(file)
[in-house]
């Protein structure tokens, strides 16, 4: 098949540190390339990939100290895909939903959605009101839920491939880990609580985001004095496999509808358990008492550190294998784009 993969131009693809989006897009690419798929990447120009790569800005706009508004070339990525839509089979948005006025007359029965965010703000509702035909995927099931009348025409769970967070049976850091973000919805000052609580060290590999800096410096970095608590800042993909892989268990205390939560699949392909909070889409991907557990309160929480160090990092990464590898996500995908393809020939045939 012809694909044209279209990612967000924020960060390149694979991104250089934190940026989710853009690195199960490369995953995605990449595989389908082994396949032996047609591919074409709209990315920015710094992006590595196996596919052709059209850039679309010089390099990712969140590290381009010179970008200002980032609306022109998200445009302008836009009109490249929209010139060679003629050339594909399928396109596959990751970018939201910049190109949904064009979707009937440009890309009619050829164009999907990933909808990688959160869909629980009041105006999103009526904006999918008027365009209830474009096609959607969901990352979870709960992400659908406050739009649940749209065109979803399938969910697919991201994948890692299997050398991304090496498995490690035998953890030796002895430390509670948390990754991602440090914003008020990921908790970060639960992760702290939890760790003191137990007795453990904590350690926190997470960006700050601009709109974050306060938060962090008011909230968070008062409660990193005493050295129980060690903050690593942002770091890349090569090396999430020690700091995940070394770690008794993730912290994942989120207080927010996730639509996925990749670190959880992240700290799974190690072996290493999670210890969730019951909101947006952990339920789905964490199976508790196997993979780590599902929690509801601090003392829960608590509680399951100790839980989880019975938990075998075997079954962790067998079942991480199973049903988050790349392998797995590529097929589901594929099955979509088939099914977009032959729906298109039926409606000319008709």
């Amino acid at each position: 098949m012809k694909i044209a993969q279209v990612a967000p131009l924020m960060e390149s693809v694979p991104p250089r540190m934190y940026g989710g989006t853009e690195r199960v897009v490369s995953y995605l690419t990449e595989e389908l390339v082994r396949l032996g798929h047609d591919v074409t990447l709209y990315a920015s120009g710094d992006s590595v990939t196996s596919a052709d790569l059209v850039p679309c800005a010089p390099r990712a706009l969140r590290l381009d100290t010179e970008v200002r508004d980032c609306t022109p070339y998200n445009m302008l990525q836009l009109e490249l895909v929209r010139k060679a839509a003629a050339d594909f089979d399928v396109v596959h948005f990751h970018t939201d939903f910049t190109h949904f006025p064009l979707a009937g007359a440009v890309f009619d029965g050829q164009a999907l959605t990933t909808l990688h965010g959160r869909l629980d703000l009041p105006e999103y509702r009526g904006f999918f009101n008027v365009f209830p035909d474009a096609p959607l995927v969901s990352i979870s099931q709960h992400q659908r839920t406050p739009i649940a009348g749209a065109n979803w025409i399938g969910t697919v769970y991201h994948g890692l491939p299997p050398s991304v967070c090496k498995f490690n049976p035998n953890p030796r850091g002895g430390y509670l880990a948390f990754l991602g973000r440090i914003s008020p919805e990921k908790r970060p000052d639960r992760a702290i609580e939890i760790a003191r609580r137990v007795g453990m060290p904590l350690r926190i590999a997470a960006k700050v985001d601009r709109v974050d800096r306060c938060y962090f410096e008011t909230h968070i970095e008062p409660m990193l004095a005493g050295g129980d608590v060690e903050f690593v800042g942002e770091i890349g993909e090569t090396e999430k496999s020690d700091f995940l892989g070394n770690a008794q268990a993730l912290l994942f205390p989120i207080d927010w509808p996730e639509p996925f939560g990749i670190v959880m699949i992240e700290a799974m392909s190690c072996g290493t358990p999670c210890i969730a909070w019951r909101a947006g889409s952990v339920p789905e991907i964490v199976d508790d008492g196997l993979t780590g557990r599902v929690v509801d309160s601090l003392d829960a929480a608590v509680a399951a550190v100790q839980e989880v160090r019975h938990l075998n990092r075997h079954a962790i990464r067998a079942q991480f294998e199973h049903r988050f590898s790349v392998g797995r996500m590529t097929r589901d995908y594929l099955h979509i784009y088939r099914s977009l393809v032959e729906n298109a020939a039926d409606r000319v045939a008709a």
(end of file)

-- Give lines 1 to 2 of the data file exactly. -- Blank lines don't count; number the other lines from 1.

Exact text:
[in-house]
């Protein structure tokens, strides 16, 4: 098949540190390339990939100290895909939903959605009101839920491939880990609580985001004095496999509808358990008492550190294998784009 993969131009693809989006897009690419798929990447120009790569800005706009508004070339990525839509089979948005006025007359029965965010703000509702035909995927099931009348025409769970967070049976850091973000919805000052609580060290590999800096410096970095608590800042993909892989268990205390939560699949392909909070889409991907557990309160929480160090990092990464590898996500995908393809020939045939 012809694909044209279209990612967000924020960060390149694979991104250089934190940026989710853009690195199960490369995953995605990449595989389908082994396949032996047609591919074409709209990315920015710094992006590595196996596919052709059209850039679309010089390099990712969140590290381009010179970008200002980032609306022109998200445009302008836009009109490249929209010139060679003629050339594909399928396109596959990751970018939201910049190109949904064009979707009937440009890309009619050829164009999907990933909808990688959160869909629980009041105006999103009526904006999918008027365009209830474009096609959607969901990352979870709960992400659908406050739009649940749209065109979803399938969910697919991201994948890692299997050398991304090496498995490690035998953890030796002895430390509670948390990754991602440090914003008020990921908790970060639960992760702290939890760790003191137990007795453990904590350690926190997470960006700050601009709109974050306060938060962090008011909230968070008062409660990193005493050295129980060690903050690593942002770091890349090569090396999430020690700091995940070394770690008794993730912290994942989120207080927010996730639509996925990749670190959880992240700290799974190690072996290493999670210890969730019951909101947006952990339920789905964490199976508790196997993979780590599902929690509801601090003392829960608590509680399951100790839980989880019975938990075998075997079954962790067998079942991480199973049903988050790349392998797995590529097929589901594929099955979509088939099914977009032959729906298109039926409606000319008709």